NEW YORK (AP) — Struggling online deals pioneer Groupon has fired its quirky founder and CEO, Andrew Mason, amid worries that people are tiring of the restaurant, spa and Botox deals that Groupon built its business on.
In a refreshingly candid memo to staff, Mason admitted he "failed at this part of the journey" and said Groupon's employees "deserve the outside world to give you a second chance. I'm getting in the way of that. A fresh CEO earns you that chance."
Groupon Inc.'s stock jumped more than 4 percent in extended trading following Thursday's announcement, which had been anticipated for months. Executive Chairman Eric Lefkofsky and Vice Chairman Ted Leonsis were appointed to the Office of the Chief Executive while a replacement is found.
Mason, known for an eccentric character that didn't fit the mold of a buttoned-down CEO, made no qualms about what had happened.
"I've decided that I'd like to spend more time with my family. Just kidding — I was fired today," wrote Mason, 32. "If you're wondering why. you haven't been paying attention."
He referred to controversy over its accounting practices, "two quarters of missing our own expectations and a stock price that's hovering around one quarter of our listing price." The stock fell another 24 percent Thursday before the announcement and closed at $4.53, 77 percent below the $20 it started trading at when Groupon went public in November 2011.
"The events of the last year and a half speak for themselves," he wrote. "As CEO, I am accountable."
Mason, a Northwestern University graduate and former punk band keyboardist, founded Groupon in 2008, pioneering the daily deals business. The idea is that if enough people sign up for a discount — for restaurant meals, manicures or weekend getaways — offering the deals will be worthwhile for businesses, especially if customers bring friends or come back. Groupon makes money by taking a cut from those deals. By 2010, Groupon was available in 25 countries, and some people saw online deals as the next big thing in retailing.
But analysts have been questioning the long-term viability of such a business, not just at Groupon but also at the long list of copycats, which include LivingSocial, Google Offers and Amazon Local.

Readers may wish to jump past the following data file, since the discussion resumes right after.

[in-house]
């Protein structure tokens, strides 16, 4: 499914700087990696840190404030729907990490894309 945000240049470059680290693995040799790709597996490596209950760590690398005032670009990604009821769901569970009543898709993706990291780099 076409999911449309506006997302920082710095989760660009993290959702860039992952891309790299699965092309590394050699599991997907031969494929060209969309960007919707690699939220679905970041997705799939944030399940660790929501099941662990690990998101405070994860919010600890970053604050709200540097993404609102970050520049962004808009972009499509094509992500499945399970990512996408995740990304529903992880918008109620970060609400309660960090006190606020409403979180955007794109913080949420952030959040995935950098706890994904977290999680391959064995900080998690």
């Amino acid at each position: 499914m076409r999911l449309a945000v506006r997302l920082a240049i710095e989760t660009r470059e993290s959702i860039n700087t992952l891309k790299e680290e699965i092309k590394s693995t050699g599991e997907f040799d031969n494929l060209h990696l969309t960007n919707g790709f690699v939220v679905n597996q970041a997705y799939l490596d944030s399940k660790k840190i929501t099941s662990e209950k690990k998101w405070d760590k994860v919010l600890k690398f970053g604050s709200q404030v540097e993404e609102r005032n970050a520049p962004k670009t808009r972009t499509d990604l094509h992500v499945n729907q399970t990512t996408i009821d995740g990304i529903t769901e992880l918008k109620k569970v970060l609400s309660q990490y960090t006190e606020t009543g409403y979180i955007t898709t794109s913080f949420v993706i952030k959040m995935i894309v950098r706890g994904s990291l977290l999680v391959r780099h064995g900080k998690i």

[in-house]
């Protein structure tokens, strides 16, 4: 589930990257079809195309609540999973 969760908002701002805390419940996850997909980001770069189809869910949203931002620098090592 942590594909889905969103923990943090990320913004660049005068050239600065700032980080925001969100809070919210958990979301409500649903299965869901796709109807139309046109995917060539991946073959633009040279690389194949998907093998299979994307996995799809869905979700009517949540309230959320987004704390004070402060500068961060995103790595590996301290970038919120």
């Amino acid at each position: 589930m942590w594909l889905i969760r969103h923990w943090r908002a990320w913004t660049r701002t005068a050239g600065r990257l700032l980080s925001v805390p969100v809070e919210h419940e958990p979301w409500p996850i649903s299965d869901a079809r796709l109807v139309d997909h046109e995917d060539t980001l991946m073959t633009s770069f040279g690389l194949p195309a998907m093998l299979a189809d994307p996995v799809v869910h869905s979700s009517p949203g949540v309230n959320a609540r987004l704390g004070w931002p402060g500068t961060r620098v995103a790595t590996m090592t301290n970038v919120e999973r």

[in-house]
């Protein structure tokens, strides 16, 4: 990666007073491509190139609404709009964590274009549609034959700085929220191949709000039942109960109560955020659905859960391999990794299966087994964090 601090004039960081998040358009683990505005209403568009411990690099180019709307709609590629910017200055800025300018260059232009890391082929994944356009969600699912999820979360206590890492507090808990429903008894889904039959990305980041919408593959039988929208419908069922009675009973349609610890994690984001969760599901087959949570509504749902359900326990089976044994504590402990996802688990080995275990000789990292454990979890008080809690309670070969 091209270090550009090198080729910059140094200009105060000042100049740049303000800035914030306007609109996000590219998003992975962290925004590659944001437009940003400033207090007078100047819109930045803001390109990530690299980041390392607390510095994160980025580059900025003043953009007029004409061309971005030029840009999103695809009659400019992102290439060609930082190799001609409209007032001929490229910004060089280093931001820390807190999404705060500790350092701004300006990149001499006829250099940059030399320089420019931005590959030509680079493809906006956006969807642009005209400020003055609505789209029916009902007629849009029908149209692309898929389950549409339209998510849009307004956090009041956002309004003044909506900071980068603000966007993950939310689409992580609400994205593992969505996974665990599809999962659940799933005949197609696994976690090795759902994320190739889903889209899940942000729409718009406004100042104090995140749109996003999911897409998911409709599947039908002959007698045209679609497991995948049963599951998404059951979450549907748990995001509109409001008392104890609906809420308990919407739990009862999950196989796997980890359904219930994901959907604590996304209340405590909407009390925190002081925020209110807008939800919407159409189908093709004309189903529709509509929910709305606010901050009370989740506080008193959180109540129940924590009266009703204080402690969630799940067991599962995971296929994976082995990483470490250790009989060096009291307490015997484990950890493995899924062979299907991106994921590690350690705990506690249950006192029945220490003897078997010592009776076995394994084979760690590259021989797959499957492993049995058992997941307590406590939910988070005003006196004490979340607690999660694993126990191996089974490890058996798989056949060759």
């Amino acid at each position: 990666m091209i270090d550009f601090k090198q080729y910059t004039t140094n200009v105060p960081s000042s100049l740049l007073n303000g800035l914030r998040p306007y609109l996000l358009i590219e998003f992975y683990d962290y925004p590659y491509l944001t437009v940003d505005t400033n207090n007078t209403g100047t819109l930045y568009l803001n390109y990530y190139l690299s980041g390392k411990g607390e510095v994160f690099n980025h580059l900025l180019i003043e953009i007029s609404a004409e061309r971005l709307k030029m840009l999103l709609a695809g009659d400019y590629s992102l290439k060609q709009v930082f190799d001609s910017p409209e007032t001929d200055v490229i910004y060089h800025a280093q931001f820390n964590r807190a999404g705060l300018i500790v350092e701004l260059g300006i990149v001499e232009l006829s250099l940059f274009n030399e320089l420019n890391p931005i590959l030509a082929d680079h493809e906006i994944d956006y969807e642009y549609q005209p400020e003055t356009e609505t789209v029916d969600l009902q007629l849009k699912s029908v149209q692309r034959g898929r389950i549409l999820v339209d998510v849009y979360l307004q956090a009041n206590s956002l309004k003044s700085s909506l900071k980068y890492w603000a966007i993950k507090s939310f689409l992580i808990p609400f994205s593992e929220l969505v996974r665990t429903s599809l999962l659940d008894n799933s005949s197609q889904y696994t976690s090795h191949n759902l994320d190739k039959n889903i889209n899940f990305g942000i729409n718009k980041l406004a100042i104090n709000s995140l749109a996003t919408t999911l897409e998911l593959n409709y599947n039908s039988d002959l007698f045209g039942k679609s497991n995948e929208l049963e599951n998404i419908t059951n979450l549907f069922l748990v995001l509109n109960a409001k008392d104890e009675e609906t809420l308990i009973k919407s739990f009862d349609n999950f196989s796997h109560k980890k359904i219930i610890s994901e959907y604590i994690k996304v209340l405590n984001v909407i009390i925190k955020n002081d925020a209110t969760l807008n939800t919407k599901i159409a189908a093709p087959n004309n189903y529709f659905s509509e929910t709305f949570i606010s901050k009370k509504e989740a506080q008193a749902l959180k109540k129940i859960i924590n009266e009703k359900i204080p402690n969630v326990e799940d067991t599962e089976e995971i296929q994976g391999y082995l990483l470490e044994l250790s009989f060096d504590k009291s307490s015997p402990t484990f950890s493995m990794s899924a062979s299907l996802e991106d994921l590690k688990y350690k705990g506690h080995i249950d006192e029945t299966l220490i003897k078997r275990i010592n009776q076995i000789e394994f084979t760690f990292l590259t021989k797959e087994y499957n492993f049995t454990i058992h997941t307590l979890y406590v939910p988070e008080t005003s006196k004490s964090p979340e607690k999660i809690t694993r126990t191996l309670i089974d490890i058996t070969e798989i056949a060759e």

While the business is easy to set up, it is difficult to sustain and to stand out. Companies must make both their customers and the businesses that offer the deals happy. Many merchants have become reluctant to offer deals because of how little they were getting in payments and repeat business once the promotions ended. And to keep growing, companies need to make more from each subscriber, rather than simply add more addresses to email deals lists. Investors had been worried that instead of buying more, people were suffering from fatigue over the frequent emails.
LivingSocial, Groupon's closest competitor, laid off 9 percent of its workforce late last year. To diversify its business, Groupon has expanded into product sales, payments services and other areas, but there have been worries that those efforts haven't been paying off.
Groupon, which is based in Chicago, also has faced scrutiny about its high marketing expenses and enormous employee base. Its staff has ballooned to more than 11,000, more than that of other Internet darlings such as Twitter, Facebook or Zynga Inc., the other fallen star of the latest swath of Internet IPOs.
Groupon's IPO was one of the most highly anticipated — and controversial — among the social media and Internet companies that began publicly trading in the past year and a half. It faced regulatory scrutiny for reporting as revenue the total amount its customers spent on deals, not just the money it got to keep. After federal regulators questioned the practice, Groupon submitted new documents that showed that net revenue in the first half of 2011 was about half of what it originally reported.
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